Preference Puzzles

A photo accompanying Robert Weissberg’s article on the University of Wisconsin mobbing of Roger Clegg shows a female student, possibly Hispanic, holding a sign that says, “The spot I have, I have earned.”

This reminded me of a rather dopey fellow named Francis Lawrence some years back, an administrator at a New Jersey college, who was filmed saying at a semi-private sort of meeting that racial preferences were going to be needed indefinitely because minorities just didn’t have the scores. He may have mentioned IQ, I’m not sure. He was a strong proponent of preferences, and his purpose was to squelch quite ruthlessly any challenge to them. But the film clip circulated and caused an uproar because of the remark about minorities not having the same academic ability. Evidently, the minority students at his school had been led to believe that they had been admitted the same as everyone else. It was rather poignant in the working out; you felt the students’ pain at having been lied to.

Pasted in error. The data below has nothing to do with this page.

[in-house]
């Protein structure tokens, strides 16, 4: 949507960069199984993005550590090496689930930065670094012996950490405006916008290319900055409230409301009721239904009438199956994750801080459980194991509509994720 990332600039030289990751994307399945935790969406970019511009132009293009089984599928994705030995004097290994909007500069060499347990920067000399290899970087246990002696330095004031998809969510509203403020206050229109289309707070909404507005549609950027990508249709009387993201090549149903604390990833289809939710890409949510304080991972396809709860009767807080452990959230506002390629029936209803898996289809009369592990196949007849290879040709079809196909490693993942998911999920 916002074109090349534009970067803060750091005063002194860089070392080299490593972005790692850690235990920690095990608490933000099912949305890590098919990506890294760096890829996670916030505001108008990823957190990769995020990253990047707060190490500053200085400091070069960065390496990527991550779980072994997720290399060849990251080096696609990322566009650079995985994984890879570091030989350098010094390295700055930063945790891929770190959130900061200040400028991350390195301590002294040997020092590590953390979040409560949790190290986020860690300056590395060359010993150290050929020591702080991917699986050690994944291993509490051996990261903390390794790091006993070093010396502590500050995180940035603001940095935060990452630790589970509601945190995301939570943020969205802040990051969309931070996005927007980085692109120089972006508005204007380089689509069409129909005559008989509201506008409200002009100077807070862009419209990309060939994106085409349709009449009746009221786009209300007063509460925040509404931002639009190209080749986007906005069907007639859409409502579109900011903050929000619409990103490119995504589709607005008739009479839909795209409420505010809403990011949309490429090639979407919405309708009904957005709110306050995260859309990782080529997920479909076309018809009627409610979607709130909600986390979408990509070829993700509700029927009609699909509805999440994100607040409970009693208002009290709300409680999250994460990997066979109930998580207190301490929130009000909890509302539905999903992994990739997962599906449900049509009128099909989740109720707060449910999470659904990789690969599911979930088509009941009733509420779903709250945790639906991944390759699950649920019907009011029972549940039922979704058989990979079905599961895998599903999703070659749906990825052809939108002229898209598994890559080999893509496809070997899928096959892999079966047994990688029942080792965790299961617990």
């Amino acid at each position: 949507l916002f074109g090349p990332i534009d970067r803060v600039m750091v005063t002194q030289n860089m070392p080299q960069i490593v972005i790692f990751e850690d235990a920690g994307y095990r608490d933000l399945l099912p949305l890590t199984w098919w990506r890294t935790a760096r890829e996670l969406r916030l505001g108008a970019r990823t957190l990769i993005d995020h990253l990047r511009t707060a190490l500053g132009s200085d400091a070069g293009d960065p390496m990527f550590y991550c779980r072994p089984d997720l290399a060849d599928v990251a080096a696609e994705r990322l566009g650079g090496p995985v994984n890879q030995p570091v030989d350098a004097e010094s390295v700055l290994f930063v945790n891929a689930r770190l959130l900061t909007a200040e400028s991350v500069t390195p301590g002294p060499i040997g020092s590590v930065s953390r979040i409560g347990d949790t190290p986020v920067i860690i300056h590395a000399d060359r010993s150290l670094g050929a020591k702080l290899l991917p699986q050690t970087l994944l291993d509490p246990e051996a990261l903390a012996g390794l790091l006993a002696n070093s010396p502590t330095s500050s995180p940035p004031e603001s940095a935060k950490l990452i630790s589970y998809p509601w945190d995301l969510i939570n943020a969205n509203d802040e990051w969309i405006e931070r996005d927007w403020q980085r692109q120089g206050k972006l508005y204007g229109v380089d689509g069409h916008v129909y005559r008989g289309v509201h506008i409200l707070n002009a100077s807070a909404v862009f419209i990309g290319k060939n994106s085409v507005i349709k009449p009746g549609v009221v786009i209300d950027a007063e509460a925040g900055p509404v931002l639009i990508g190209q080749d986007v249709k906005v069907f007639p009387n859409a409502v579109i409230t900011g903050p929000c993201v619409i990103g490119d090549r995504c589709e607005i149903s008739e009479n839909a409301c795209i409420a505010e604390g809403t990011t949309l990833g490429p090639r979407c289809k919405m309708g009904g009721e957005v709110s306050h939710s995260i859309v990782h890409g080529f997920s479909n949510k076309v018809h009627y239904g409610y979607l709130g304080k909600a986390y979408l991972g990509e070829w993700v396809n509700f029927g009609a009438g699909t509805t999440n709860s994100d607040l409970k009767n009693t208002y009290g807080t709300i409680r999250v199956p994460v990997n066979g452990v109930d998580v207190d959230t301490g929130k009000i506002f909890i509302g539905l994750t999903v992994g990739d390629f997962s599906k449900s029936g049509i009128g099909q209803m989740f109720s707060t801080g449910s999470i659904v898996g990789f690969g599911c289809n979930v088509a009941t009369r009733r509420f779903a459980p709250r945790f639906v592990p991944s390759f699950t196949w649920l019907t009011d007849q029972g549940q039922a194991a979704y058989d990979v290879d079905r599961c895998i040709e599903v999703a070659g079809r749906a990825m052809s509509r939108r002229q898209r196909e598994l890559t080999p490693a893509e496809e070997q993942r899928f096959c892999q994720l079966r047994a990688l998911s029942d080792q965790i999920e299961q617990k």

I wonder what the student in this photo is thinking. One, the university may have conveyed to her in some vague manner or other, as did the New Jersey college to its students, that it doesn’t really use preferences or that they are so finely calibrated so as not to be an issue — an idea completely undercut by the CEO studies that Clegg had come to the campus to discuss. Two, she may well have earned her place the same as white students, and she is resentful of any imputation otherwise; however, given her minority status, that may never be certain. Three, given the belligerence of today, and such groups thuggishly advancing preferences as By Any Means Necessary, she may be expressing her conviction that she has “earned her place” at least in part by virtue of being a minority and gracing the university with “diversity.”